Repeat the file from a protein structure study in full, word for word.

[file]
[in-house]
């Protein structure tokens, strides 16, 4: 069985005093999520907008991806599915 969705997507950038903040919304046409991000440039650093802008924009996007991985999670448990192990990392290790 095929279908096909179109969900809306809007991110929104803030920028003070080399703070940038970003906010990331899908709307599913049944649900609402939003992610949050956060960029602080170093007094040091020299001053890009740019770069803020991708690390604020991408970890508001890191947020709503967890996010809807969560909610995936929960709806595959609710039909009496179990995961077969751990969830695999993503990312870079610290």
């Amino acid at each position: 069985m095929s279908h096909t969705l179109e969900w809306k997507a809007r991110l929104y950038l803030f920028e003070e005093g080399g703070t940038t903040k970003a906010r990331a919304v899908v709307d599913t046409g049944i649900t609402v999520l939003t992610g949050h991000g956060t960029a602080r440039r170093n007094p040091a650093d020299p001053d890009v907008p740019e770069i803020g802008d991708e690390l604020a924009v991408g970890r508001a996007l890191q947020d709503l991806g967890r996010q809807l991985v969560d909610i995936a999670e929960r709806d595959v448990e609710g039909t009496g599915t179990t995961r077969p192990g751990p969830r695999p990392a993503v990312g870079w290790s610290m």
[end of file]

[in-house]
């Protein structure tokens, strides 16, 4: 069985005093999520907008991806599915 969705997507950038903040919304046409991000440039650093802008924009996007991985999670448990192990990392290790 095929279908096909179109969900809306809007991110929104803030920028003070080399703070940038970003906010990331899908709307599913049944649900609402939003992610949050956060960029602080170093007094040091020299001053890009740019770069803020991708690390604020991408970890508001890191947020709503967890996010809807969560909610995936929960709806595959609710039909009496179990995961077969751990969830695999993503990312870079610290």
């Amino acid at each position: 069985m095929s279908h096909t969705l179109e969900w809306k997507a809007r991110l929104y950038l803030f920028e003070e005093g080399g703070t940038t903040k970003a906010r990331a919304v899908v709307d599913t046409g049944i649900t609402v999520l939003t992610g949050h991000g956060t960029a602080r440039r170093n007094p040091a650093d020299p001053d890009v907008p740019e770069i803020g802008d991708e690390l604020a924009v991408g970890r508001a996007l890191q947020d709503l991806g967890r996010q809807l991985v969560d909610i995936a999670e929960r709806d595959v448990e609710g039909t009496g599915t179990t995961r077969p192990g751990p969830r695999p990392a993503v990312g870079w290790s610290m």